I am in Miami still, freelance writing and doing public radio, and also working at an elementary school, part time. Grabbing any spare moment to read this book, though!

    1. Hey, hello. So glad to see you here. You have no idea how many times in the past few months I’ve wished to be back in Key West! Well, maybe you can imagine. And I have thought about that time often while reading Blood, Bones & Butter, too—because of the great excerpt read aloud by Ruth R.

      The idea is that on Saturday, we will start discussing the book. Many (most?) people will have finished, so all parts of the book are fair game for discussion. Which means there could be “spoilers” if you haven’t read all the way through. But I hate that term, really, because a good book is never spoiled, even if you know all the best scenes and/or the outcome in advance.

      Glad to hear you’re finding time to read in addition to everything else, and hope to chat with you Saturday.

  4. I think Blood Bones & Butter would be very interesting to read. I used to butcher my own meat and I made Butter. I would like to learn to cook the food that I used to grow.

    1. Sue, I hope you do read this memoir and join in our conversation. It would be great to have your insights.

  5. I’m in cannot wait for this to start. What a fab idea. Sure I’ll learn a lot from all you experts. Looking forward to this to begin.

    1. Ann, Thanks for chiming in. We’re glad to have you with us. Can’t wait to hear what you think about the book.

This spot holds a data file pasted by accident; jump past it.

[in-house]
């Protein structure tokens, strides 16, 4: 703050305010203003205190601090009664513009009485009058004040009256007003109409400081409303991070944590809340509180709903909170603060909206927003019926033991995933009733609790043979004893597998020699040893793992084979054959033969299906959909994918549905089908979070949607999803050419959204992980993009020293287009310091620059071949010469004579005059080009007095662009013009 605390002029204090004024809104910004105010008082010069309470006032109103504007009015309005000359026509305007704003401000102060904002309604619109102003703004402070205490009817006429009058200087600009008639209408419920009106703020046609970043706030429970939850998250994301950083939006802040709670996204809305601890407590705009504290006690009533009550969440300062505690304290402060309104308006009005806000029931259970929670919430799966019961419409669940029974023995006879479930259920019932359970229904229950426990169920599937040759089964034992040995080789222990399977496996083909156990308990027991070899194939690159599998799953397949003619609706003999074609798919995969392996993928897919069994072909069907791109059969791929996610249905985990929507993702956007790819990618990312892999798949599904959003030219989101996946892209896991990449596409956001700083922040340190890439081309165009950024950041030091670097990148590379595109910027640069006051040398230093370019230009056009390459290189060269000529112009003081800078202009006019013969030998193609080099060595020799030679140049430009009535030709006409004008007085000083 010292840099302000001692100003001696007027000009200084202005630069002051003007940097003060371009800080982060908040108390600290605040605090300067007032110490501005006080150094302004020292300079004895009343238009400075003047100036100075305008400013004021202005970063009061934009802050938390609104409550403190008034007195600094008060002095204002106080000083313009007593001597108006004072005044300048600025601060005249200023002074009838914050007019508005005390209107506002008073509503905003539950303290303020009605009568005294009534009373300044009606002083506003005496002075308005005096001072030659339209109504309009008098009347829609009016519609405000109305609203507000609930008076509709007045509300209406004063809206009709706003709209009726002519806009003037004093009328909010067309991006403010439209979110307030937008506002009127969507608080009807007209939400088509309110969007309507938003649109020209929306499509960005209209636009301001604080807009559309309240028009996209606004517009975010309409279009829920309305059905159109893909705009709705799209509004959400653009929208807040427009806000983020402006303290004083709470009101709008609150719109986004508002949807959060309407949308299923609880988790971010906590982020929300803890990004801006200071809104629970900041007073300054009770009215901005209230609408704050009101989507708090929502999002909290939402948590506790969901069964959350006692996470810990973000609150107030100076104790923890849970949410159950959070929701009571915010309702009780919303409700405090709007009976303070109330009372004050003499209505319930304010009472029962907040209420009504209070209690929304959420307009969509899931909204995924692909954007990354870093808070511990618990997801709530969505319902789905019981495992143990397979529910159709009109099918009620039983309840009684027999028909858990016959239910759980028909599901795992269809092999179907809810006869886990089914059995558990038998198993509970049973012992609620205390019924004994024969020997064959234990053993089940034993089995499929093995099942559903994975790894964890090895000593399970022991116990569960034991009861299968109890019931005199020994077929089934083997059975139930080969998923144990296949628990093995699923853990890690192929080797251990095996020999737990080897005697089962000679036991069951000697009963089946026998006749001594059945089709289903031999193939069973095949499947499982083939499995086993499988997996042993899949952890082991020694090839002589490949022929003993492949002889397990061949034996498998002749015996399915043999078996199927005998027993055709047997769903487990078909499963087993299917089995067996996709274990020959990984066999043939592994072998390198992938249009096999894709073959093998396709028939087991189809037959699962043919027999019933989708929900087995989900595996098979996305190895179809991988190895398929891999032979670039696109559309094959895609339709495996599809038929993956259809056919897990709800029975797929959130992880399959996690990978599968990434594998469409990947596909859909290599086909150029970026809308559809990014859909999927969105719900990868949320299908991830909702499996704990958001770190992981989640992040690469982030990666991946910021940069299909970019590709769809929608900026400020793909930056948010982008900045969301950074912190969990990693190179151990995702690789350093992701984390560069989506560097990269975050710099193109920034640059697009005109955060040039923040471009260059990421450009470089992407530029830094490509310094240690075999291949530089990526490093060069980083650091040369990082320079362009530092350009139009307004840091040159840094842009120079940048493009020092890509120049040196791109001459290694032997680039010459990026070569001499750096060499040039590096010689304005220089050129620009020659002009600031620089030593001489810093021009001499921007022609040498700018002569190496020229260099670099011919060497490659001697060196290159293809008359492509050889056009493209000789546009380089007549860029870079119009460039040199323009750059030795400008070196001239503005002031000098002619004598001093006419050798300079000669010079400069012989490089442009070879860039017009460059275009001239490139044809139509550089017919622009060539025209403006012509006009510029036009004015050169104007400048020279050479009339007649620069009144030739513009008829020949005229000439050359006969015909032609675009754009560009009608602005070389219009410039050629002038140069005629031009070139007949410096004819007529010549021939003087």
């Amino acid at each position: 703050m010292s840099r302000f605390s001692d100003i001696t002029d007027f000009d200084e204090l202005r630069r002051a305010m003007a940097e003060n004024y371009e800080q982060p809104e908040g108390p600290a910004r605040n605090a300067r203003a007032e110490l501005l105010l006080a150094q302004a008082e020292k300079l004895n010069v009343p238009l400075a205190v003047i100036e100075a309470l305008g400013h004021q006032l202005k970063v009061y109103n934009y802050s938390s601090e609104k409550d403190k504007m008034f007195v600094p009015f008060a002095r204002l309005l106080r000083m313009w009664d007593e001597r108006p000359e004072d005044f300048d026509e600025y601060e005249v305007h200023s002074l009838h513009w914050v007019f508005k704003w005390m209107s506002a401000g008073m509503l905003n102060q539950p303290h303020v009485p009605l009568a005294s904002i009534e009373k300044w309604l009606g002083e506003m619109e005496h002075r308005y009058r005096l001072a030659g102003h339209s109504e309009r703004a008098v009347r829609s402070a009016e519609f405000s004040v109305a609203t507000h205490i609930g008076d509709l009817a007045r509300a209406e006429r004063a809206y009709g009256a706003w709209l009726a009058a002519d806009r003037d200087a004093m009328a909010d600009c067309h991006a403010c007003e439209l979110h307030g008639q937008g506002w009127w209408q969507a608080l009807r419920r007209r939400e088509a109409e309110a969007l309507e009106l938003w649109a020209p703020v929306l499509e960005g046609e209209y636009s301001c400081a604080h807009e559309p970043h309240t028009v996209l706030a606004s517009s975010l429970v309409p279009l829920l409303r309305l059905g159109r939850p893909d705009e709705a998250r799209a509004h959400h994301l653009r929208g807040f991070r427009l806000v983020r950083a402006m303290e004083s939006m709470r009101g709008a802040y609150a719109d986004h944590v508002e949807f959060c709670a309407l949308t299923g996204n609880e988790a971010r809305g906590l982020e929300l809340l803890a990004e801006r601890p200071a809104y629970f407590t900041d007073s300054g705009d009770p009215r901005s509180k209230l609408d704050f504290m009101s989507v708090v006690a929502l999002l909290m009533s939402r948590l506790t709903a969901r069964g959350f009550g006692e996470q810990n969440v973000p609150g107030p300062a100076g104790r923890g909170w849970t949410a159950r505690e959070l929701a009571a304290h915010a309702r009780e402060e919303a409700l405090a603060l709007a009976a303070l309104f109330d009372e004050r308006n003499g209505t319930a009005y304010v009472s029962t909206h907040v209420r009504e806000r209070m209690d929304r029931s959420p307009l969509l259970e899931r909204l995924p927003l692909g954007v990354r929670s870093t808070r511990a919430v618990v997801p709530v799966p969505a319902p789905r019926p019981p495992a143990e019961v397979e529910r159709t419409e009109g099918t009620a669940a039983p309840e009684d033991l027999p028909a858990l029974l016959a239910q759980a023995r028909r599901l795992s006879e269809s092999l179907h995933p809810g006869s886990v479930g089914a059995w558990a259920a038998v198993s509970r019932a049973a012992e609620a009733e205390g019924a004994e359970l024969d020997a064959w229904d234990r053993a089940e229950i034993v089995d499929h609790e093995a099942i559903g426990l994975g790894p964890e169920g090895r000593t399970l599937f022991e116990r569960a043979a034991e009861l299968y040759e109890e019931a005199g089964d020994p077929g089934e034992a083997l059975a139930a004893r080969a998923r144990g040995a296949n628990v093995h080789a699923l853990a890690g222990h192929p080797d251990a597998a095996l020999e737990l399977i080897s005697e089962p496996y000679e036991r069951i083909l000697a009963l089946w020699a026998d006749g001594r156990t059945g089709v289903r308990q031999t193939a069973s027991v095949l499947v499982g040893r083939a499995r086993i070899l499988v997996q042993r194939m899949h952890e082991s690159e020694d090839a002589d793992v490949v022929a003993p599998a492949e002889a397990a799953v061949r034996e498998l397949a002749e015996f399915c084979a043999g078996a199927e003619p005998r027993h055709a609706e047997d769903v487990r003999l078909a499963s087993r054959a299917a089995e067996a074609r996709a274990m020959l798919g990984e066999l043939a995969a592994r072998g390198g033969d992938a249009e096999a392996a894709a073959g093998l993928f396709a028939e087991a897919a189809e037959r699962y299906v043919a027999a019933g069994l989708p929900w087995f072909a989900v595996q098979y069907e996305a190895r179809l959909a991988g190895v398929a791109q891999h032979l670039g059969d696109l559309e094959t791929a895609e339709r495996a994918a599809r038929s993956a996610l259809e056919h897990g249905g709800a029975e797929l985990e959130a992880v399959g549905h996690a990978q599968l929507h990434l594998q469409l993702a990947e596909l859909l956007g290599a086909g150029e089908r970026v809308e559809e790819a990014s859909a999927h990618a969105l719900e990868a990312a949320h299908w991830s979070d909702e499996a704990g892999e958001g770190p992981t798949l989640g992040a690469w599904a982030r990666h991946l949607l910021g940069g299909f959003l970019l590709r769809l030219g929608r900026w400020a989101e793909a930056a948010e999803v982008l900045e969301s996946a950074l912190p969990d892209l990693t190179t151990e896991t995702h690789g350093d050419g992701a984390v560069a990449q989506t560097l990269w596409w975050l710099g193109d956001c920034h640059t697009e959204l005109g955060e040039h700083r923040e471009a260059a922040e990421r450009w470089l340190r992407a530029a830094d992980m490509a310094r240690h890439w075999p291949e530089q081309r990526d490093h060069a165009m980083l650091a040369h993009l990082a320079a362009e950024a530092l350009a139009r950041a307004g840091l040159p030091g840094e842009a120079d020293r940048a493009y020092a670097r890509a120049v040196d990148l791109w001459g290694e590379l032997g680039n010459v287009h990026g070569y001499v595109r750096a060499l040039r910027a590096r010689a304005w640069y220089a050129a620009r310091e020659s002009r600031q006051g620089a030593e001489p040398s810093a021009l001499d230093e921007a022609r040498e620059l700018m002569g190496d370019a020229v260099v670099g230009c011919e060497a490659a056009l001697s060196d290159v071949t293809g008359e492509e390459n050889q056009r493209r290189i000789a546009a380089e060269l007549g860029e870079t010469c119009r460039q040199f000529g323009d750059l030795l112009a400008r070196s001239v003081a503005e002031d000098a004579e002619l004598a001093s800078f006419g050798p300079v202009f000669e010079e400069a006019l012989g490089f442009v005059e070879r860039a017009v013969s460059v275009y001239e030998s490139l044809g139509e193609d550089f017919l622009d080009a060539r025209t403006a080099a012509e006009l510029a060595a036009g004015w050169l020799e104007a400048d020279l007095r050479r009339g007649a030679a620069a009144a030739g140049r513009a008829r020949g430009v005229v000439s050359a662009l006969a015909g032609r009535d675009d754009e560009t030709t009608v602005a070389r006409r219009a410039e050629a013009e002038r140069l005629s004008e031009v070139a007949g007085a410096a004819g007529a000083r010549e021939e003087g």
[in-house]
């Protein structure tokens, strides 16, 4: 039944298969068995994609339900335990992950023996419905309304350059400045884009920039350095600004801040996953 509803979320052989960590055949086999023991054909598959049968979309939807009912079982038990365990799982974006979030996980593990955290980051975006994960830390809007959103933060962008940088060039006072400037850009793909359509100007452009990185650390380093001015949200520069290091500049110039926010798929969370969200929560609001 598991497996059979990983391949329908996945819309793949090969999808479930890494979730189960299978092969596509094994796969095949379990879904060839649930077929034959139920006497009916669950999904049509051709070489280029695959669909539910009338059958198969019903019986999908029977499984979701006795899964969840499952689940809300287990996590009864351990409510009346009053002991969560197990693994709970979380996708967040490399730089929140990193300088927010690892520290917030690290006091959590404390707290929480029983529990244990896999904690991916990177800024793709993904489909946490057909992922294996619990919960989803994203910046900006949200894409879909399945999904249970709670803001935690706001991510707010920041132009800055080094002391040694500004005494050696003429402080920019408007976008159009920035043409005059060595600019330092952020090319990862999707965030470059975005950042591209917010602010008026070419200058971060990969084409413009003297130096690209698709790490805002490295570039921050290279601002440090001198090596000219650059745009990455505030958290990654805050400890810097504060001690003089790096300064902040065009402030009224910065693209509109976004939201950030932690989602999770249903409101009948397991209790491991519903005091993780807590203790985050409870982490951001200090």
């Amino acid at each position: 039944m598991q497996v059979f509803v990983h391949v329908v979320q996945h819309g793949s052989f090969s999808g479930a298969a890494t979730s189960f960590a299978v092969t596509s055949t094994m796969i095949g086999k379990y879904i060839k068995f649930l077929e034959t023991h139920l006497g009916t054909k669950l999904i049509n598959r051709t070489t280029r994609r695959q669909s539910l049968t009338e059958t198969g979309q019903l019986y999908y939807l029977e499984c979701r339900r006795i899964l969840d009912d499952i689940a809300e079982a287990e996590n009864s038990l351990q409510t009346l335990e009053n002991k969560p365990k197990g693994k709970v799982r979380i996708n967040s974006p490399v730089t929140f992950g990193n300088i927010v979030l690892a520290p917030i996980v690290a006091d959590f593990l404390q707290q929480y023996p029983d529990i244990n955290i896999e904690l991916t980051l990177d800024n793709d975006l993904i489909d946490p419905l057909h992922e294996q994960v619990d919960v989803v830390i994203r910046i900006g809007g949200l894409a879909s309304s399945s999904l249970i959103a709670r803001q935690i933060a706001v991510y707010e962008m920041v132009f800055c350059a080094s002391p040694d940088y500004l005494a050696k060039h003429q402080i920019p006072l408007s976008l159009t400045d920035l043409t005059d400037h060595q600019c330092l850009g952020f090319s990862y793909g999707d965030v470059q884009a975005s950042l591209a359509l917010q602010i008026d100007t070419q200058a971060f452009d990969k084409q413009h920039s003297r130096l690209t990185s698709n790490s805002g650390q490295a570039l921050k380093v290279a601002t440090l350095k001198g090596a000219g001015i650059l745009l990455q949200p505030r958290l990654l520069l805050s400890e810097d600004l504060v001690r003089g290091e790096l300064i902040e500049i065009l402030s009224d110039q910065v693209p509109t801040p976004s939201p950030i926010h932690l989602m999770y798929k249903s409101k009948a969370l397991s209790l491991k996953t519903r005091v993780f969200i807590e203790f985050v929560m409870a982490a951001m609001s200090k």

6. Love the idea of the book club. We were married at Prune on Halloween 8 years ago and Gabrielle was very involved in the menu and wine selection with us. She was wonderful to say the least and made our day even more special. No better book to begin !!

    1. What a great, personal moment to bring along on your reading experience. Nice to hear how involved GH was with your special day. And we’re really happy to have you join us in reading her book. Welcome to our Book Club.

  7. Greetings from the south of France! I’m American, living and working here as a private chef since ’08 and couldn’t be happier. Love, love, love LC so thanks to you all for the great work. Certainly looking forward to this book club.

    1. Elaine, where in the South of France? My husband, The Frenchman, is from the Southwest. It’s a lovely part of the country, to be sure. As for the rest… Thank you so much for the compliments; we’re glad you love our site, and we’re really happy to have you in the book club. A bientôt!

      1. My frenchy hubby and I live in Lorgues, a small village about 30 km inland from St. Tropez, in the heart of the Cotes de Provence wine region. And yes, it is idyllic in so many ways. Don’t hesitate to contact us if ever you’re in the neighborhood… Just finished Hamilton’s book (via Ipad, hurray for ebooks!) can’t wait to chat.

        1. Fabulous area, indeed. Thanks for your warm invitation; I will definitely keep it in mind next time we’re heading to France (never as often as we want it to be).

          Glad you finished the book and will join us to chat! What did you think of the cover art? (There’s a thread a bit higher up here in comments, if you’d care to chime in on that.)

    1. An, so happy to have you join our book club. I, too, lament the lack of time for pleasure reading, so this will be a great experience to share.